Flores and Dolphins will try to slow down Wilson and Seattle
MIAMI (AP) — Malcolm Butler won't be available for Brian Flores to send into the game if the Seattle Seahawks get down to the 1-yard line Sunday, and that's not his only worry.
Everything has changed for Flores since the 2015 Super Bowl when he substituted Butler, who made a game-saving interception of Russell Wilson to help the New England Patriots edge Seattle.
“That stuff is in the past,” Flores said. “Can’t help us now.”
Then the Patriots' safeties coach, Flores is now in his second year as the Miami Dolphins' head coach. But Wilson and the Seahawks (3-0) are still a championship-caliber team, which means the Dolphins (1-2) will have their hands full , for the first time in four years.
Flores' order of “Malcolm, go!” sent Butler into the game and into Super Bowl lore. His decision is still fondly remembered in New England, as is the Seahawks' choice of plays.
When asked whether he anticipates that the Seahawks will run or pass in a similar situation Sunday, Flores allowed himself a small smile.
“They can do anything on the 1,” he said. “They’ve got a lot of options.”
The bigger issue for Miami is that Seattle can score from anywhere on the field. Wilson leads the NFL with 14 touchdown passes, the most after three games in league history, and the Seahawks have scored 111 points.
Flores' defense is coming off its best performance yet in , at Jacksonville. But Cam Newton and Josh Allen gave the Dolphins fits with both their running and passing, which makes the matchup against the elusive Wilson problematic.
“You’ve got some guys who extend plays and they’re looking to scramble,” Flores said. “There are some guys who extend plays who are looking to throw. With Russell Wilson, it can be either-or. He’s very good at both.”
Seattle's , by opposing quarterbacks and by injuries. The Seahawks, who have allowed a league-worst 431 yards per game, will be without strong safety Jamal Adams (groin) and cornerback Quinton Dunbar (knee), both starters.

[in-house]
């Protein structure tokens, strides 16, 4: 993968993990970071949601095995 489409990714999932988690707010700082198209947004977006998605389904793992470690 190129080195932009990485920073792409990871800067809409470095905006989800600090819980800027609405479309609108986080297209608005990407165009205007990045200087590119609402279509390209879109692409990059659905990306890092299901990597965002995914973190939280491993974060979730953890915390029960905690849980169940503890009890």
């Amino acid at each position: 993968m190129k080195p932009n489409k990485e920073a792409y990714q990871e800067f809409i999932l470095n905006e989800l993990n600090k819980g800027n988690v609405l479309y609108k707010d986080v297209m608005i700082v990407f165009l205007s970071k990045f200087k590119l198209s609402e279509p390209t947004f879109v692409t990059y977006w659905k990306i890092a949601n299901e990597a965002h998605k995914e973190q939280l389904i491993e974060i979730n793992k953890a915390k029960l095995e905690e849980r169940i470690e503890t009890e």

Backup safety Lano Hill (back) is questionable, and the Seahawks already lost nickel cornerback Marquise Blair for the season. They'll also be without rookie linebacker Jordyn Brooks (knee), who made his first start last week.
“We have to quit making the errors that come from the newness and the guys not being out there together," coach Pete Carroll said. “It has been sloppy at times, and the communication has not been as effective as it needs to be.”
In the first two weeks, Wilson was more than happy to spread the wealth with his touchdown tosses. But last week against Dallas, Wilson focused on Tyler Lockett, who set a career high with three TD receptions.
Lockett finished with nine catches for 100 yards and is on pace for a 128-catch season.
“We have a quarterback that can figure out a way to run around and just keep the play alive, and you never know when he’s going to be able to give it to you,” Lockett said.
Lockett isn’t alone in having a big start to the season. This week, DK Metcalf can become the third player in league history to start the season with four consecutive games of at least 90 yards receiving and a TD catch.
Myles Gaskin, a seventh-round pick from Washington in 2019, has surprisingly beaten out veterans Matt Breida and Jordan Howard to become Miami’s No. 1 running back.
Gaskin leads the team with 152 yards rushing and 15 receptions, and he’s averaging 4.6 yards per touch after playing little as a rookie.
“Trying not to look bad,” he said. “Last year was definitely a learning, humbling experience. It makes you hungry, not playing.”
The Dolphins are averaging 3.8 yards per rush and have allowed only five sacks. Their improvement over last year in both categories reflects well on a revamped line that includes two rookies, left tackle Austin Jackson and right guard Solomon Kindley.
“Those two have played pretty well thus far,” offensive coordinator Chan Gailey said. “They need to continue to improve, which they can. They have the ability to become very good players before it’s over.”
AP Sports Writer Tim Booth in Seattle contributed to this report.
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